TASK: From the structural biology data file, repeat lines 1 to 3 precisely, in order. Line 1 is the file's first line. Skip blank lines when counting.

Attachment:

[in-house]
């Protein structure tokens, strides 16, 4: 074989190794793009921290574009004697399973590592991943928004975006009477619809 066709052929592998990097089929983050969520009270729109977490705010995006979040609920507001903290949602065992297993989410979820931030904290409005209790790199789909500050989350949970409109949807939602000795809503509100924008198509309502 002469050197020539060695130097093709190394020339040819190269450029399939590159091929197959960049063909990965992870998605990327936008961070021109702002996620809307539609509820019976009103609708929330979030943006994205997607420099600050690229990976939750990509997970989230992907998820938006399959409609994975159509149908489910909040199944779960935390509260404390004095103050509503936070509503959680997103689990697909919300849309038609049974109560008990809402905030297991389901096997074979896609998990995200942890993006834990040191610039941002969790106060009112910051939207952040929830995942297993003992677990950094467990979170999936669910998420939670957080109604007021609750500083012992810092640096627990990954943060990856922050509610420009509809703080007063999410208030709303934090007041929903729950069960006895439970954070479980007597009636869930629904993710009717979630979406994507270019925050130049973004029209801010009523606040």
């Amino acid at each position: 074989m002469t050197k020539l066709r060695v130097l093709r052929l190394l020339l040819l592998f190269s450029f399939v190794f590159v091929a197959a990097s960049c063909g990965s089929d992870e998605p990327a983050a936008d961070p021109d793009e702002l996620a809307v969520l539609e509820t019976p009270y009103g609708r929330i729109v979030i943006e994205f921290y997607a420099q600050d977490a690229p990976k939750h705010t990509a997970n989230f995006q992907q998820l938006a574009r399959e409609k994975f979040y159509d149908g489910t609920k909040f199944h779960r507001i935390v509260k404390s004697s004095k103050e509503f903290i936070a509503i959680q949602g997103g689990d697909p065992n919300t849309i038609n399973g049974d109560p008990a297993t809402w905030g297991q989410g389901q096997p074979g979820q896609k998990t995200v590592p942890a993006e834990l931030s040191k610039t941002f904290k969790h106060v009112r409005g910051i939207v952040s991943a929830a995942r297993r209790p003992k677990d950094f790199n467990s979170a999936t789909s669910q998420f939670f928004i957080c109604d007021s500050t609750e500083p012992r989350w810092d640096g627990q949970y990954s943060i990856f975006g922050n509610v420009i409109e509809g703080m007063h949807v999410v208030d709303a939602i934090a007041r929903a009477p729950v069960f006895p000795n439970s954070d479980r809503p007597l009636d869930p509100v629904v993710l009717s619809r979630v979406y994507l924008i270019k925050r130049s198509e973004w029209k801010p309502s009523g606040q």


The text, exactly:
[in-house]
């Protein structure tokens, strides 16, 4: 074989190794793009921290574009004697399973590592991943928004975006009477619809 066709052929592998990097089929983050969520009270729109977490705010995006979040609920507001903290949602065992297993989410979820931030904290409005209790790199789909500050989350949970409109949807939602000795809503509100924008198509309502 002469050197020539060695130097093709190394020339040819190269450029399939590159091929197959960049063909990965992870998605990327936008961070021109702002996620809307539609509820019976009103609708929330979030943006994205997607420099600050690229990976939750990509997970989230992907998820938006399959409609994975159509149908489910909040199944779960935390509260404390004095103050509503936070509503959680997103689990697909919300849309038609049974109560008990809402905030297991389901096997074979896609998990995200942890993006834990040191610039941002969790106060009112910051939207952040929830995942297993003992677990950094467990979170999936669910998420939670957080109604007021609750500083012992810092640096627990990954943060990856922050509610420009509809703080007063999410208030709303934090007041929903729950069960006895439970954070479980007597009636869930629904993710009717979630979406994507270019925050130049973004029209801010009523606040």
């Amino acid at each position: 074989m002469t050197k020539l066709r060695v130097l093709r052929l190394l020339l040819l592998f190269s450029f399939v190794f590159v091929a197959a990097s960049c063909g990965s089929d992870e998605p990327a983050a936008d961070p021109d793009e702002l996620a809307v969520l539609e509820t019976p009270y009103g609708r929330i729109v979030i943006e994205f921290y997607a420099q600050d977490a690229p990976k939750h705010t990509a997970n989230f995006q992907q998820l938006a574009r399959e409609k994975f979040y159509d149908g489910t609920k909040f199944h779960r507001i935390v509260k404390s004697s004095k103050e509503f903290i936070a509503i959680q949602g997103g689990d697909p065992n919300t849309i038609n399973g049974d109560p008990a297993t809402w905030g297991q989410g389901q096997p074979g979820q896609k998990t995200v590592p942890a993006e834990l931030s040191k610039t941002f904290k969790h106060v009112r409005g910051i939207v952040s991943a929830a995942r297993r209790p003992k677990d950094f790199n467990s979170a999936t789909s669910q998420f939670f928004i957080c109604d007021s500050t609750e500083p012992r989350w810092d640096g627990q949970y990954s943060i990856f975006g922050n509610v420009i409109e509809g703080m007063h949807v999410v208030d709303a939602i934090a007041r929903a009477p729950v069960f006895p000795n439970s954070d479980r809503p007597l009636d869930p509100v629904v993710l009717s619809r979630v979406y994507l924008i270019k925050r130049s198509e973004w029209k801010p309502s009523g606040q």